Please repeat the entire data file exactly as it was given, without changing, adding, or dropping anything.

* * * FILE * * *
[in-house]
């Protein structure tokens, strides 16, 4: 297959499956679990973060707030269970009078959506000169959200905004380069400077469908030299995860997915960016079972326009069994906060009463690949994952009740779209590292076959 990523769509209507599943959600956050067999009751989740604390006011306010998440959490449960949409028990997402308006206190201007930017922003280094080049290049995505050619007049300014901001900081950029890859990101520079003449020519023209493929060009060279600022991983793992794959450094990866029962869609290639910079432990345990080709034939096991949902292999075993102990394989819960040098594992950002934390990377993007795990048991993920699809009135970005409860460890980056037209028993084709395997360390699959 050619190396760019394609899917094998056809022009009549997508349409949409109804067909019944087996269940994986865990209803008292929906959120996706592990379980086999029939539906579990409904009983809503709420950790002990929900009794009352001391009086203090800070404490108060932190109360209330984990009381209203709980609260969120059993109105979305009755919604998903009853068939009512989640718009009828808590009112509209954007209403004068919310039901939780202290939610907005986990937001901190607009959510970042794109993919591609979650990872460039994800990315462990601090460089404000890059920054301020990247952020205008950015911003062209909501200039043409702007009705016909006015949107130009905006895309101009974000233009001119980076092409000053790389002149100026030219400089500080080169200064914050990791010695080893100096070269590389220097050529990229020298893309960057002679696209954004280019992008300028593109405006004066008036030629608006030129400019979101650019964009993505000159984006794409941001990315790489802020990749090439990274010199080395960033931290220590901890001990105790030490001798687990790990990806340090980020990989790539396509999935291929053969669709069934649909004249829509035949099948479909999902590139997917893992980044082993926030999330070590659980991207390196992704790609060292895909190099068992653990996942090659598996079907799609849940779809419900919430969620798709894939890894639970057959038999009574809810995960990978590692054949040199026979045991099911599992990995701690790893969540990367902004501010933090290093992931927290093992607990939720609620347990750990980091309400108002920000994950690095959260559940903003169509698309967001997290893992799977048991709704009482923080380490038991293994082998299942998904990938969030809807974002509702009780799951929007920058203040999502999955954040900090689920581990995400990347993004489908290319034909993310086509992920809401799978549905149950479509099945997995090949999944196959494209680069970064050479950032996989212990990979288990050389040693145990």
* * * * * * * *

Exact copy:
[in-house]
């Protein structure tokens, strides 16, 4: 297959499956679990973060707030269970009078959506000169959200905004380069400077469908030299995860997915960016079972326009069994906060009463690949994952009740779209590292076959 990523769509209507599943959600956050067999009751989740604390006011306010998440959490449960949409028990997402308006206190201007930017922003280094080049290049995505050619007049300014901001900081950029890859990101520079003449020519023209493929060009060279600022991983793992794959450094990866029962869609290639910079432990345990080709034939096991949902292999075993102990394989819960040098594992950002934390990377993007795990048991993920699809009135970005409860460890980056037209028993084709395997360390699959 050619190396760019394609899917094998056809022009009549997508349409949409109804067909019944087996269940994986865990209803008292929906959120996706592990379980086999029939539906579990409904009983809503709420950790002990929900009794009352001391009086203090800070404490108060932190109360209330984990009381209203709980609260969120059993109105979305009755919604998903009853068939009512989640718009009828808590009112509209954007209403004068919310039901939780202290939610907005986990937001901190607009959510970042794109993919591609979650990872460039994800990315462990601090460089404000890059920054301020990247952020205008950015911003062209909501200039043409702007009705016909006015949107130009905006895309101009974000233009001119980076092409000053790389002149100026030219400089500080080169200064914050990791010695080893100096070269590389220097050529990229020298893309960057002679696209954004280019992008300028593109405006004066008036030629608006030129400019979101650019964009993505000159984006794409941001990315790489802020990749090439990274010199080395960033931290220590901890001990105790030490001798687990790990990806340090980020990989790539396509999935291929053969669709069934649909004249829509035949099948479909999902590139997917893992980044082993926030999330070590659980991207390196992704790609060292895909190099068992653990996942090659598996079907799609849940779809419900919430969620798709894939890894639970057959038999009574809810995960990978590692054949040199026979045991099911599992990995701690790893969540990367902004501010933090290093992931927290093992607990939720609620347990750990980091309400108002920000994950690095959260559940903003169509698309967001997290893992799977048991709704009482923080380490038991293994082998299942998904990938969030809807974002509702009780799951929007920058203040999502999955954040900090689920581990995400990347993004489908290319034909993310086509992920809401799978549905149950479509099945997995090949999944196959494209680069970064050479950032996989212990990979288990050389040693145990």